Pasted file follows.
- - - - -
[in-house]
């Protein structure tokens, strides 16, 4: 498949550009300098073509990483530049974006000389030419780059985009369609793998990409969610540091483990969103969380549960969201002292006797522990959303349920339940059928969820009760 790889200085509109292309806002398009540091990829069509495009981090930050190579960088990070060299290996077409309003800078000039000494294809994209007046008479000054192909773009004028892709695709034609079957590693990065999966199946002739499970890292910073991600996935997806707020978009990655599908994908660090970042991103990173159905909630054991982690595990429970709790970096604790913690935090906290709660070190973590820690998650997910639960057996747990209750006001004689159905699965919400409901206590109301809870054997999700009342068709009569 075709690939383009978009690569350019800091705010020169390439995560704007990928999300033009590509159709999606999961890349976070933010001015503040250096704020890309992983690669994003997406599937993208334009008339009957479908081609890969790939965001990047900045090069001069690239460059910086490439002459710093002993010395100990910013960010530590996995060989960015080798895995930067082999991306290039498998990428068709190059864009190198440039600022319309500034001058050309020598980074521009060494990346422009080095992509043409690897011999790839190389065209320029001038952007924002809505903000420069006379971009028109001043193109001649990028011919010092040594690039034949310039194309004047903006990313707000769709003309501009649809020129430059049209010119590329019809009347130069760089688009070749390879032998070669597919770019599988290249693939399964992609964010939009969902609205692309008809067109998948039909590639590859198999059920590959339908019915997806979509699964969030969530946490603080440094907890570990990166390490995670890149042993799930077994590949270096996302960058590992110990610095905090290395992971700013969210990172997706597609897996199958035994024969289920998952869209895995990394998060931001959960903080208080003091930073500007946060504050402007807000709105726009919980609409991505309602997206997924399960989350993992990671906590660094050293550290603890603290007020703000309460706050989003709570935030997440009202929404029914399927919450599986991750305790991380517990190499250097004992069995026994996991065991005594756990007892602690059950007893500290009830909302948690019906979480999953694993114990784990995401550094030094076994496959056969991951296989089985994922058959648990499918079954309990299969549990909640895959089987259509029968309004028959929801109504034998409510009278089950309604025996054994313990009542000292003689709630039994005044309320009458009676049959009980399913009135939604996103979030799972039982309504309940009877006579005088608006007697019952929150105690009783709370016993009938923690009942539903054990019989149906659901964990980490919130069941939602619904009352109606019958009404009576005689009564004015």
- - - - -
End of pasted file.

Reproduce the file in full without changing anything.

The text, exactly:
[in-house]
């Protein structure tokens, strides 16, 4: 498949550009300098073509990483530049974006000389030419780059985009369609793998990409969610540091483990969103969380549960969201002292006797522990959303349920339940059928969820009760 790889200085509109292309806002398009540091990829069509495009981090930050190579960088990070060299290996077409309003800078000039000494294809994209007046008479000054192909773009004028892709695709034609079957590693990065999966199946002739499970890292910073991600996935997806707020978009990655599908994908660090970042991103990173159905909630054991982690595990429970709790970096604790913690935090906290709660070190973590820690998650997910639960057996747990209750006001004689159905699965919400409901206590109301809870054997999700009342068709009569 075709690939383009978009690569350019800091705010020169390439995560704007990928999300033009590509159709999606999961890349976070933010001015503040250096704020890309992983690669994003997406599937993208334009008339009957479908081609890969790939965001990047900045090069001069690239460059910086490439002459710093002993010395100990910013960010530590996995060989960015080798895995930067082999991306290039498998990428068709190059864009190198440039600022319309500034001058050309020598980074521009060494990346422009080095992509043409690897011999790839190389065209320029001038952007924002809505903000420069006379971009028109001043193109001649990028011919010092040594690039034949310039194309004047903006990313707000769709003309501009649809020129430059049209010119590329019809009347130069760089688009070749390879032998070669597919770019599988290249693939399964992609964010939009969902609205692309008809067109998948039909590639590859198999059920590959339908019915997806979509699964969030969530946490603080440094907890570990990166390490995670890149042993799930077994590949270096996302960058590992110990610095905090290395992971700013969210990172997706597609897996199958035994024969289920998952869209895995990394998060931001959960903080208080003091930073500007946060504050402007807000709105726009919980609409991505309602997206997924399960989350993992990671906590660094050293550290603890603290007020703000309460706050989003709570935030997440009202929404029914399927919450599986991750305790991380517990190499250097004992069995026994996991065991005594756990007892602690059950007893500290009830909302948690019906979480999953694993114990784990995401550094030094076994496959056969991951296989089985994922058959648990499918079954309990299969549990909640895959089987259509029968309004028959929801109504034998409510009278089950309604025996054994313990009542000292003689709630039994005044309320009458009676049959009980399913009135939604996103979030799972039982309504309940009877006579005088608006007697019952929150105690009783709370016993009938923690009942539903054990019989149906659901964990980490919130069941939602619904009352109606019958009404009576005689009564004015």